By Angela Tranquille
We all know or have heard stories of people who have done wrong and gotten away with it. Stories range from minor offenses, such as stealing candy bars from the neighborhood deli to more horrendous acts such as murderers escaping jail time. Sometimes, after a person commits a wrongful act, even if they do not get caught, their conscience gets the best of them. They feel bad about what they have done and vow never to commit such an act again. However, there are others who go a different route. They become emboldened that they have escaped punishment. As a result, they continue in wrongdoing.
In this week’s Torah portion, Parashat Noach (Genesis 6:9 – 11:32) wickedness had reached an all-time high. Toward the end of the previous parashah, The Word of God says, “And God saw that the wickedness of man was great in the earth, and that every imagination of the thoughts of his heart was only evil continually.” (Genesis 6:5KJV) It continues in verse 12 by adding “And God looked upon the earth, and, behold, it was corrupt; for all flesh had corrupted his way upon the earth.” (Genesis 6:12KJV) For a while, God held back his wrath, but a point was reached when the consequences of disobedience could no longer be delayed.
In the midst of it all, there was one individual who, in spite of being surrounded by wickedness and countless negative influences, was able to remain steadfast and committed to God. That man was Noah.
Have you ever had to stand alone because of your religious convictions? Imagine how challenging it must have been for Noah. I’m sure some people probably mocked his obedience, laughed at him, and called him a “goody-two-shoes” (or whatever the equivalent was in those days). I imagine there were several days when it was hard for him to resist temptation, and I’m sure there were moments when he experienced loneliness. Noah’s obedience was not in vain, however. When the decision was made to send a flood, Noah found grace in the eyes of God. His acts of righteousness were rewarded, and his life and the lives of his family members were spared.
One has to wonder, then, why did God instruct Noah to build such a large boat for just one family and some animals? The boat was three stories high and 300 cubits long. In case you are wondering how big that is, in Williamstown, Kentucky, there is a full-size reconstruction of Noah’s ark, called “Ark Encounter.” The full-size model was built according to the dimensions detailed in Genesis. The Ark Encounter website reports that the length of the ark was almost one and a half football fields long!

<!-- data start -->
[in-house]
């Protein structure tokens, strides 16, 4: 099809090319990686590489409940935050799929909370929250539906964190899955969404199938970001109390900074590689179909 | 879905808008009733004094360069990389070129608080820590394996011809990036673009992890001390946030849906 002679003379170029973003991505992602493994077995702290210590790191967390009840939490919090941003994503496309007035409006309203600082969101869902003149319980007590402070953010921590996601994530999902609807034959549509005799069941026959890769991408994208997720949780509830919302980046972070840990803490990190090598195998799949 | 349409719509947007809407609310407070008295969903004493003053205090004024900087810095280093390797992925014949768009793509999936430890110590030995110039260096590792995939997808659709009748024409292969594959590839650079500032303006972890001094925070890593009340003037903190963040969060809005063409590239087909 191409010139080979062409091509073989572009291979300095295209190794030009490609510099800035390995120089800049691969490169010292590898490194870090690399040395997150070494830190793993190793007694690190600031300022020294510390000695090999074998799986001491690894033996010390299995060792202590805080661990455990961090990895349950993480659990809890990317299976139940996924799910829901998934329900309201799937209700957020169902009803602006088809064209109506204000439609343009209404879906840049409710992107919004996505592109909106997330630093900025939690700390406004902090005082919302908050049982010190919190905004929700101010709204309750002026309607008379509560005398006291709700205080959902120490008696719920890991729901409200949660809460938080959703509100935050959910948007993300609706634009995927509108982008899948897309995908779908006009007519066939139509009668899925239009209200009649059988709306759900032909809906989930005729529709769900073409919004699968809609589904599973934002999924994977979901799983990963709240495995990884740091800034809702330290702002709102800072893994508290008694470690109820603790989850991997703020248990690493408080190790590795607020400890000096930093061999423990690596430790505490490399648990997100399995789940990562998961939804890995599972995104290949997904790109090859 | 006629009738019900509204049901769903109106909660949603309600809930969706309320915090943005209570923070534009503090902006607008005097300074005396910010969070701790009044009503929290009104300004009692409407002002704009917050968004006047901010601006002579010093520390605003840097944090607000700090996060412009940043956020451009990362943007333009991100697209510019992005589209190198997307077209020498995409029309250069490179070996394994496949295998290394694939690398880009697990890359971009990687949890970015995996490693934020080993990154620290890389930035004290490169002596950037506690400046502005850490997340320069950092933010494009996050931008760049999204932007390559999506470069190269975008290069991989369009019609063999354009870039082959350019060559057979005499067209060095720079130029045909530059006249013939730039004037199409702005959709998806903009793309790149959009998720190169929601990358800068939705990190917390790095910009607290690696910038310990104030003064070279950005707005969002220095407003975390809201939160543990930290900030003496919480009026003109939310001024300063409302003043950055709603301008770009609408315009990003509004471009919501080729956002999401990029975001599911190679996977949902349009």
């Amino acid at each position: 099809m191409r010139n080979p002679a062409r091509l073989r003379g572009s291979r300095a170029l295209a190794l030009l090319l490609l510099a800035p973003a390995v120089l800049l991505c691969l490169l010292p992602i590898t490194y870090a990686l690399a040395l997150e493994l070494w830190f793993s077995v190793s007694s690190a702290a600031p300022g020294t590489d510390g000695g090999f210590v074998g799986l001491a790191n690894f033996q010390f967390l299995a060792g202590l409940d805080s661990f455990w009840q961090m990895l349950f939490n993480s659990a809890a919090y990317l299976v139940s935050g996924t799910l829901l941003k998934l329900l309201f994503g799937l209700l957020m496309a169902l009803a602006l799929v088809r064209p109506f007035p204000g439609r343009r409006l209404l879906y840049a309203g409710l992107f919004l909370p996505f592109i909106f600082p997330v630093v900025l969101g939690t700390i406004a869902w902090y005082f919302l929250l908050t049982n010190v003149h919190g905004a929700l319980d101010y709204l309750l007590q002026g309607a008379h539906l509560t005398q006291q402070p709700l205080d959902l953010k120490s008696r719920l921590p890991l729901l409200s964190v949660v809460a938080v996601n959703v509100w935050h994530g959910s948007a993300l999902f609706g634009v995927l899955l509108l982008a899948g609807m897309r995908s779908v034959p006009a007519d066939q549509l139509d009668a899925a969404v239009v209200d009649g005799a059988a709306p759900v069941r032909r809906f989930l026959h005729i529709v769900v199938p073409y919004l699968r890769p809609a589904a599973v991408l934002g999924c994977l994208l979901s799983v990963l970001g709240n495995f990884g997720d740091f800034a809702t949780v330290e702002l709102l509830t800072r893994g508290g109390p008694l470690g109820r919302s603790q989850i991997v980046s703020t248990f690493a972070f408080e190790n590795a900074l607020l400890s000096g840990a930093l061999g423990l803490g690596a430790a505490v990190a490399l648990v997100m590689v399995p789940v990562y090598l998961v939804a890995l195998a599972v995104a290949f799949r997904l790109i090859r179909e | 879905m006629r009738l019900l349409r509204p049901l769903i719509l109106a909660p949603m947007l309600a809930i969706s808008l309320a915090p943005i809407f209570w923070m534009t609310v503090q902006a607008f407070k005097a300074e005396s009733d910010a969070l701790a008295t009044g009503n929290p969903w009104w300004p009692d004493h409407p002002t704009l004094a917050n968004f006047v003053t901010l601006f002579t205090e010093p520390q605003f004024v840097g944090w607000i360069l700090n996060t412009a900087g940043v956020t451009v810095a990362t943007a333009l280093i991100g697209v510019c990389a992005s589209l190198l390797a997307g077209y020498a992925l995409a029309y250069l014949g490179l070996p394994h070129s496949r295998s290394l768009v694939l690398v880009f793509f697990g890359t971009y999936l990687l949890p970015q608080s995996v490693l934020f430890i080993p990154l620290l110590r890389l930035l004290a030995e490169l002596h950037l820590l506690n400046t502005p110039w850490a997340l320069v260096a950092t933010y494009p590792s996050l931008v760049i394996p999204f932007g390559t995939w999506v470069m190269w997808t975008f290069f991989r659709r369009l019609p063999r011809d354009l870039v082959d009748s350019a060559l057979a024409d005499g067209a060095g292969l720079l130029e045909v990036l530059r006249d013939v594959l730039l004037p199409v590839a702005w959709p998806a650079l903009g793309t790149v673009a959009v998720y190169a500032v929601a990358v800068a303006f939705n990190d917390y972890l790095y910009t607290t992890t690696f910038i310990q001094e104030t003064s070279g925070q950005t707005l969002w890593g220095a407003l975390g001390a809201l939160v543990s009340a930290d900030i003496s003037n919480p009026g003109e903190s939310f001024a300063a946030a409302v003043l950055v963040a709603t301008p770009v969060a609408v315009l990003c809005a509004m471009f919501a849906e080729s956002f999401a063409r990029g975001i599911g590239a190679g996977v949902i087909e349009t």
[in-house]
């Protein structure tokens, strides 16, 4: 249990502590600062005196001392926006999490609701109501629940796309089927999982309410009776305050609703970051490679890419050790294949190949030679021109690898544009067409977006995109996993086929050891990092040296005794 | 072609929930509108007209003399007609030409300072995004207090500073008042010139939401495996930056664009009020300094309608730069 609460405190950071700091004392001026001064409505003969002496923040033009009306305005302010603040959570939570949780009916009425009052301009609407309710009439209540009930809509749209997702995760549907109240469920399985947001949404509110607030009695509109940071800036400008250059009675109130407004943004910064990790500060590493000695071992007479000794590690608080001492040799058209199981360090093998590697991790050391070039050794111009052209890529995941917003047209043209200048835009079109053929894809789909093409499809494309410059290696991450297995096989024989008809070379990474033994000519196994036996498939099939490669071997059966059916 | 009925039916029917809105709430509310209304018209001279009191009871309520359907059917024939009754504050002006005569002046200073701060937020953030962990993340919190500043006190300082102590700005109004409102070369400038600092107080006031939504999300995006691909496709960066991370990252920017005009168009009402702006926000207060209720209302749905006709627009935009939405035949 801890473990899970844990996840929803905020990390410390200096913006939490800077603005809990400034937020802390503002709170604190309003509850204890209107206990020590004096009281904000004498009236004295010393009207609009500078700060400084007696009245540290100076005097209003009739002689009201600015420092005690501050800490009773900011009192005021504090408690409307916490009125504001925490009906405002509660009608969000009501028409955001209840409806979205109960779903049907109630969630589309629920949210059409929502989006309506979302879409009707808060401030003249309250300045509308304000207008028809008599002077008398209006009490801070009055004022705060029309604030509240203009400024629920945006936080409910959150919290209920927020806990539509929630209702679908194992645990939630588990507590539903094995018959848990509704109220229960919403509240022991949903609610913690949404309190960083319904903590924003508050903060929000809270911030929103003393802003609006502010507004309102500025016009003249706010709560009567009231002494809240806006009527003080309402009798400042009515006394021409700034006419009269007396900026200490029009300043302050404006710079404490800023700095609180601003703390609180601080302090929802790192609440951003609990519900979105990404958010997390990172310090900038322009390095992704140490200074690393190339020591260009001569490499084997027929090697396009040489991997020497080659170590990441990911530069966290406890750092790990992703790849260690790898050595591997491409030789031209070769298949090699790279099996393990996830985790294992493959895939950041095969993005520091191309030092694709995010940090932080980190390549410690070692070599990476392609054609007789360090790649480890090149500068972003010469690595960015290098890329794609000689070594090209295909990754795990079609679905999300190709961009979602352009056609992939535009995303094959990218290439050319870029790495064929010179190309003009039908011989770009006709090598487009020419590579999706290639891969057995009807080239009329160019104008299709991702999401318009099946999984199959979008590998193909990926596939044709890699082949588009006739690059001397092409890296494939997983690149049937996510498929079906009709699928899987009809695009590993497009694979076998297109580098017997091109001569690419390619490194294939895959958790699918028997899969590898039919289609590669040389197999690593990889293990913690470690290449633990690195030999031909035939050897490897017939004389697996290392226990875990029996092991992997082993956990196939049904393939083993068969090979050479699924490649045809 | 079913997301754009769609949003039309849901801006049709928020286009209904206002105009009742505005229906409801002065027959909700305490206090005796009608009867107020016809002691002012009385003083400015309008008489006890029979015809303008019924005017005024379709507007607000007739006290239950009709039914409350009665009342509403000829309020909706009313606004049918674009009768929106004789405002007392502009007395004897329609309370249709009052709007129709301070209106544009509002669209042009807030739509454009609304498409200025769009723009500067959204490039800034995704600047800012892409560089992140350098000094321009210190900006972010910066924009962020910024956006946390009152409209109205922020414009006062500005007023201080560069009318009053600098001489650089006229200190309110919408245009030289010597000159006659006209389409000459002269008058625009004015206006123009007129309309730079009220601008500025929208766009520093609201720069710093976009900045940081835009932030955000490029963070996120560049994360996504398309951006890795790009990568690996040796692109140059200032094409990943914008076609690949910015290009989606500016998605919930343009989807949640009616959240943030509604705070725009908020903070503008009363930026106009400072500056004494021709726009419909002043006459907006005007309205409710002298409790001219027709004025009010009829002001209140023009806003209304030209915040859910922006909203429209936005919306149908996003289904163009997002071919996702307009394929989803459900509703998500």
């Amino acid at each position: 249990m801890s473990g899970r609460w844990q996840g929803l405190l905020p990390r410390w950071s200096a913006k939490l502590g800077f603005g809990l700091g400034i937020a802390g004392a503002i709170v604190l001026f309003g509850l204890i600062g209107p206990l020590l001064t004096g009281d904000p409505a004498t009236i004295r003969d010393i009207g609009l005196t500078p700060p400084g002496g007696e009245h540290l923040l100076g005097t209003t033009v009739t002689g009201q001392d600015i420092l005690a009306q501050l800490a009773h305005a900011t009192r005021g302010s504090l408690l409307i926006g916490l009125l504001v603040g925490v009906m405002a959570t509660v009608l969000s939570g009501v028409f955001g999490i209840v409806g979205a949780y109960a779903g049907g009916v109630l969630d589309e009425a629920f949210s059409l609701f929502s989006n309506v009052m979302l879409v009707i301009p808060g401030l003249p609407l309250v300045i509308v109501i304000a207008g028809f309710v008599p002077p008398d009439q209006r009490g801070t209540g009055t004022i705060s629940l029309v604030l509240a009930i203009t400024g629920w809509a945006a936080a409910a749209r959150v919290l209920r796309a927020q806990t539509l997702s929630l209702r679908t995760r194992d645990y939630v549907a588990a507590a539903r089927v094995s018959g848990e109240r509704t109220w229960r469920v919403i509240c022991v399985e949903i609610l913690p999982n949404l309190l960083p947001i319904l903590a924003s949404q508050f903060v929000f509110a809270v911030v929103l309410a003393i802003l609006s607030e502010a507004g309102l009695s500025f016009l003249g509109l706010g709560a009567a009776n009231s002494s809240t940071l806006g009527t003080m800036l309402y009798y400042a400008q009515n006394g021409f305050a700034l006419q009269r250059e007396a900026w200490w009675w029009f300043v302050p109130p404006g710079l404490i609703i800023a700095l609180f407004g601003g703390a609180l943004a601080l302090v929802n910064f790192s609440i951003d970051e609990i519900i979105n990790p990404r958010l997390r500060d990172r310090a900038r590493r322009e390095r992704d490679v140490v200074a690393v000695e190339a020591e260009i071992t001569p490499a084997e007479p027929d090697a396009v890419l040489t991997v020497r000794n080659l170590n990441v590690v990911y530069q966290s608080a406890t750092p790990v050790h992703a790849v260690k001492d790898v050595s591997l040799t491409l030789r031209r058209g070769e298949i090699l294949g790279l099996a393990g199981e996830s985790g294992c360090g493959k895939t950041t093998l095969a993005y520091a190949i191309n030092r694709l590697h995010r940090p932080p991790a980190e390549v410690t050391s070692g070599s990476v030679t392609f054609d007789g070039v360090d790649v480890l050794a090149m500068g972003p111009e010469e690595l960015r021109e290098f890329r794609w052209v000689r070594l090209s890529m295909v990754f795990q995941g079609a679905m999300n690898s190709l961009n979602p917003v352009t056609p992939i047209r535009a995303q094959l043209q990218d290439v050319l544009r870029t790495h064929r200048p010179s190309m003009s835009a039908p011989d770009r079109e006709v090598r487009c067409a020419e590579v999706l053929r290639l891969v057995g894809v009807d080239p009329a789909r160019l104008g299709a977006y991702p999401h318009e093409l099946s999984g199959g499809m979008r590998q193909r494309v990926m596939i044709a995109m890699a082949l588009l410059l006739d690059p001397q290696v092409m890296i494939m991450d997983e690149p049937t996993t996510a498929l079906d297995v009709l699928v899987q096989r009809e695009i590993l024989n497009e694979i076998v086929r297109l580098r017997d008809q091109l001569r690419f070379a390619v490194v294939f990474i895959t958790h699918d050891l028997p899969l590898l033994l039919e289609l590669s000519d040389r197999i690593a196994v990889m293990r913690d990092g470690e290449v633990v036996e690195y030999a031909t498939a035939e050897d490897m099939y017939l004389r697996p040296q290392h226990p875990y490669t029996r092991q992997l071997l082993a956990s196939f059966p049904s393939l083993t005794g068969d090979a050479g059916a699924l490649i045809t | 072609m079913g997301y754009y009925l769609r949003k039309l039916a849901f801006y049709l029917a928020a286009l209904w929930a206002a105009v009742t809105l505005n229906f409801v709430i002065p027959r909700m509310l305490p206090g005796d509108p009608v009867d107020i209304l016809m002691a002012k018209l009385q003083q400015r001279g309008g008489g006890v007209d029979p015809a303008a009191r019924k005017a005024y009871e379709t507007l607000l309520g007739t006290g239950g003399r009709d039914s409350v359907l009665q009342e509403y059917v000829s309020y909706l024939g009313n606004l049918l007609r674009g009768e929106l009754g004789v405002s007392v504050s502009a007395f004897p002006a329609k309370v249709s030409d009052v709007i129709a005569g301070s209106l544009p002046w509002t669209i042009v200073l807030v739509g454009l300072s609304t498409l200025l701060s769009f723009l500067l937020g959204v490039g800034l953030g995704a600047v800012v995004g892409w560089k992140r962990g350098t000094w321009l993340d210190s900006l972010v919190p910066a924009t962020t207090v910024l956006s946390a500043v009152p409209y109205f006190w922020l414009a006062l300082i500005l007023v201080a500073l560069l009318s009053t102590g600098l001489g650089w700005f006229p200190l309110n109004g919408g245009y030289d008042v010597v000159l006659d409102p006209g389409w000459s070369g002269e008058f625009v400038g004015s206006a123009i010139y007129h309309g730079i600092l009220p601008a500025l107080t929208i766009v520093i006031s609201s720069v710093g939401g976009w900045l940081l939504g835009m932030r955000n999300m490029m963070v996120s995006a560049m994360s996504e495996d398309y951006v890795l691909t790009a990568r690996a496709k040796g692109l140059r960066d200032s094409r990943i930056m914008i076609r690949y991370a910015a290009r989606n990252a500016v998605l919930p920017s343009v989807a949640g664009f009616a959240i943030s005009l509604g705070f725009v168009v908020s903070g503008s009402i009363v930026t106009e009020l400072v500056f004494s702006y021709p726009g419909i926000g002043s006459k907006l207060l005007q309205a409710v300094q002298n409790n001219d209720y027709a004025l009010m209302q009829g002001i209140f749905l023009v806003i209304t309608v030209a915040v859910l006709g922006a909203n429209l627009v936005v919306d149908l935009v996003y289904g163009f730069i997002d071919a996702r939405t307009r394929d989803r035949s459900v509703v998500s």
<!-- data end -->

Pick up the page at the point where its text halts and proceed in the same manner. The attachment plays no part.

Think about how challenging a boat of this size must have been for Noah to build. There was no Home Depot where he could buy pre-cut wood nor did he have any sophisticated boat-building tools. This task required a tremendous amount of time, material, and labor. Wouldn’t a smaller boat have sufficed?
I believe the reason God instructed Noah to build such a large ark was because God hoped more people would have a change of heart and turn from their wrongdoing. If they had chosen to do the right thing, provision was being made so there would be space for them in the ark.
In several instances in the Bible we have seen God show mercy toward those who have committed wrongs. One of the most popular cases occurs a few chapters earlier, when Cain killed Abel. After Cain received his punishment for murdering his brother, he had the audacity to say:
“My punishment is greater than I can bear. Behold, thou hast driven me out this day from the face of the earth; and from thy face shall I be hiding; and I shall be a fugitive and a vagabond in the earth; and it shall come to pass, that everyone that findeth me shall slay me.” (Genesis 4: 13-14KJV)
God responds by putting a mark of protection on Cain so no one would harm him.
The prophet Ezekiel informs us in Ezekiel 18:23 that God does not take pleasure in the destruction of the wicked. I believe that just as God showed mercy to Cain, an attempt also was made to show mercy to the people in Noah’s time. Unfortunately, they were probably too preoccupied with wrongdoing to notice or to care. As noted above, “every imagination of their thoughts were evil” (Genesis 6:5).
Isaiah 1:18 says, “Come and let us reason together. Though your sins be as scarlet, I will make them white as snow.” The same grace that God showed to Noah is available to us as well. May we dwell on this idea as we prepare our hearts for Shabbat.